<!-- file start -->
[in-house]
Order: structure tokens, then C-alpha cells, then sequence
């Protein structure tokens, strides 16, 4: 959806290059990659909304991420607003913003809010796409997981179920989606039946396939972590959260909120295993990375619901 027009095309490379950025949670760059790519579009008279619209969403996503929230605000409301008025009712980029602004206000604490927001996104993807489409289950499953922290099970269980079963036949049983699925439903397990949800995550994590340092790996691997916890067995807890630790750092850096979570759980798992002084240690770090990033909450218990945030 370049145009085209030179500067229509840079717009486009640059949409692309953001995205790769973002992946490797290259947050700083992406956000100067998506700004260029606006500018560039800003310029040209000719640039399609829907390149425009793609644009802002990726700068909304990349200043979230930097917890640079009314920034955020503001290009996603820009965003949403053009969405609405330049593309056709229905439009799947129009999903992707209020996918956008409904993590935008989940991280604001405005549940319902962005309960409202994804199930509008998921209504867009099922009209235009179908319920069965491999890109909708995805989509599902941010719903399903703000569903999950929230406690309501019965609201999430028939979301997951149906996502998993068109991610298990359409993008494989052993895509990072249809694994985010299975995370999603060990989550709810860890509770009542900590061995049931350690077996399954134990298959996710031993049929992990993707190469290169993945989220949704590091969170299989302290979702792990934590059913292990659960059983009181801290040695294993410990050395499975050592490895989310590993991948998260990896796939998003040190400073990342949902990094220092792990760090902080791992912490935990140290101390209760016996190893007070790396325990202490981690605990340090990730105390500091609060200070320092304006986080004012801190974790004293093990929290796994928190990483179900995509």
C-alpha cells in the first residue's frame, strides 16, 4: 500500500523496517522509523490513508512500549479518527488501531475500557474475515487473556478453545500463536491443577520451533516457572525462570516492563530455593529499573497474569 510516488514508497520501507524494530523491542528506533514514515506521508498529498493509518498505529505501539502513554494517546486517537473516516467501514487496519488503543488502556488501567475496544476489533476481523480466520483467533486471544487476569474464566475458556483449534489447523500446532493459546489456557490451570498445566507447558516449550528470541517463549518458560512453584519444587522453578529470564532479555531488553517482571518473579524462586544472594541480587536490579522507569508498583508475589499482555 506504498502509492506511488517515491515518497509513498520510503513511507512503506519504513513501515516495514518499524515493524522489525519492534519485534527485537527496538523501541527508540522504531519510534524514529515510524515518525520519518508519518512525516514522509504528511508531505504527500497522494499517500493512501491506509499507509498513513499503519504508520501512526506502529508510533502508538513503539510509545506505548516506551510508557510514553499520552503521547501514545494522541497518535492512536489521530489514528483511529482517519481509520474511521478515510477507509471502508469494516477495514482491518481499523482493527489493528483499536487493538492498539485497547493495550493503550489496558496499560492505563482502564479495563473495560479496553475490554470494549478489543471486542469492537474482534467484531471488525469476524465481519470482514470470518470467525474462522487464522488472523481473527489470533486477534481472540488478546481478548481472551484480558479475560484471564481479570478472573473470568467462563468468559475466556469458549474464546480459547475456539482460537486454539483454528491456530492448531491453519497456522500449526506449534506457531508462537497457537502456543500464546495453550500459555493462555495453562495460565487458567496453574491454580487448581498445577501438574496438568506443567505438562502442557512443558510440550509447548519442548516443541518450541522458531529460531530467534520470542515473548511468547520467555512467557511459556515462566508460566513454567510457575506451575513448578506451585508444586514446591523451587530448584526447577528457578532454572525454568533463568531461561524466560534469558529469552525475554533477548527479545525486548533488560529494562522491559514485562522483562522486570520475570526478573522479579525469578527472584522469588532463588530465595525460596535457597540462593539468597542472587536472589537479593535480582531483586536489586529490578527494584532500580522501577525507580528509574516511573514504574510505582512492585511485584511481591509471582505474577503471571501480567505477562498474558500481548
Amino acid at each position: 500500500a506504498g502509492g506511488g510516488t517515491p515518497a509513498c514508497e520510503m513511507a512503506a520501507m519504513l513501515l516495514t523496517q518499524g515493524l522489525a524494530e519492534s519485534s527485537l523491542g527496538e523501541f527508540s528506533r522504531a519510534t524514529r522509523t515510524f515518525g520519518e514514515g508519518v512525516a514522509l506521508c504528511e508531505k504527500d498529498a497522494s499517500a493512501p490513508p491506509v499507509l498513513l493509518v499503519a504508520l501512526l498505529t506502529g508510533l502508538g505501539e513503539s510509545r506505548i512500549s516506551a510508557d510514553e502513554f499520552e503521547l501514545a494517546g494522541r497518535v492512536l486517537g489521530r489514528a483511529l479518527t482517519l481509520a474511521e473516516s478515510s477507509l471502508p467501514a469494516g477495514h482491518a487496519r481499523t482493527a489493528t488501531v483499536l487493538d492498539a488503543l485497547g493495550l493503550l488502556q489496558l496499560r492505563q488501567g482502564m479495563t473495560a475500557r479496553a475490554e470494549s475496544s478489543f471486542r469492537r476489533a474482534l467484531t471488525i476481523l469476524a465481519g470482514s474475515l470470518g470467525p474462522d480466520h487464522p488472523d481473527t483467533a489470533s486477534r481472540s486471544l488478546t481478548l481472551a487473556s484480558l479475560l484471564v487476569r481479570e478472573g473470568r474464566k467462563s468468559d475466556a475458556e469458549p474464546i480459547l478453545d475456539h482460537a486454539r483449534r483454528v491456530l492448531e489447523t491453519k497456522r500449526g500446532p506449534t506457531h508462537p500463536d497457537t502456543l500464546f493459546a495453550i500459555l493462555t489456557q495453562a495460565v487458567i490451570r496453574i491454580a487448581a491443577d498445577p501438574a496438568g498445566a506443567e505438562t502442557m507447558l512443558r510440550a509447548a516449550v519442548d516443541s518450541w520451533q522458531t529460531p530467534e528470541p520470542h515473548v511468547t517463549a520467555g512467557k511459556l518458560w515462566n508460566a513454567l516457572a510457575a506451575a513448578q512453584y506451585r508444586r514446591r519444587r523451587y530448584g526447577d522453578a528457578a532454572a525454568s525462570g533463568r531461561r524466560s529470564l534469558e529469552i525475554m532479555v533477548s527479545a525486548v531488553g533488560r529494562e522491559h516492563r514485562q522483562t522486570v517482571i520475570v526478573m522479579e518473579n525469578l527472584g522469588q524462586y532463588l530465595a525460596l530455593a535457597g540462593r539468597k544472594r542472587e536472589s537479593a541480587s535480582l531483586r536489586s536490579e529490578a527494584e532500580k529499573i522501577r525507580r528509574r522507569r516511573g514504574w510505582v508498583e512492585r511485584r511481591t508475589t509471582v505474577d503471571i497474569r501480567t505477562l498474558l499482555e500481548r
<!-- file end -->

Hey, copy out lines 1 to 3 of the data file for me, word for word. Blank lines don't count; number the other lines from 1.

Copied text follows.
[in-house]
Order: structure tokens, then C-alpha cells, then sequence
């Protein structure tokens, strides 16, 4: 959806290059990659909304991420607003913003809010796409997981179920989606039946396939972590959260909120295993990375619901 027009095309490379950025949670760059790519579009008279619209969403996503929230605000409301008025009712980029602004206000604490927001996104993807489409289950499953922290099970269980079963036949049983699925439903397990949800995550994590340092790996691997916890067995807890630790750092850096979570759980798992002084240690770090990033909450218990945030 370049145009085209030179500067229509840079717009486009640059949409692309953001995205790769973002992946490797290259947050700083992406956000100067998506700004260029606006500018560039800003310029040209000719640039399609829907390149425009793609644009802002990726700068909304990349200043979230930097917890640079009314920034955020503001290009996603820009965003949403053009969405609405330049593309056709229905439009799947129009999903992707209020996918956008409904993590935008989940991280604001405005549940319902962005309960409202994804199930509008998921209504867009099922009209235009179908319920069965491999890109909708995805989509599902941010719903399903703000569903999950929230406690309501019965609201999430028939979301997951149906996502998993068109991610298990359409993008494989052993895509990072249809694994985010299975995370999603060990989550709810860890509770009542900590061995049931350690077996399954134990298959996710031993049929992990993707190469290169993945989220949704590091969170299989302290979702792990934590059913292990659960059983009181801290040695294993410990050395499975050592490895989310590993991948998260990896796939998003040190400073990342949902990094220092792990760090902080791992912490935990140290101390209760016996190893007070790396325990202490981690605990340090990730105390500091609060200070320092304006986080004012801190974790004293093990929290796994928190990483179900995509």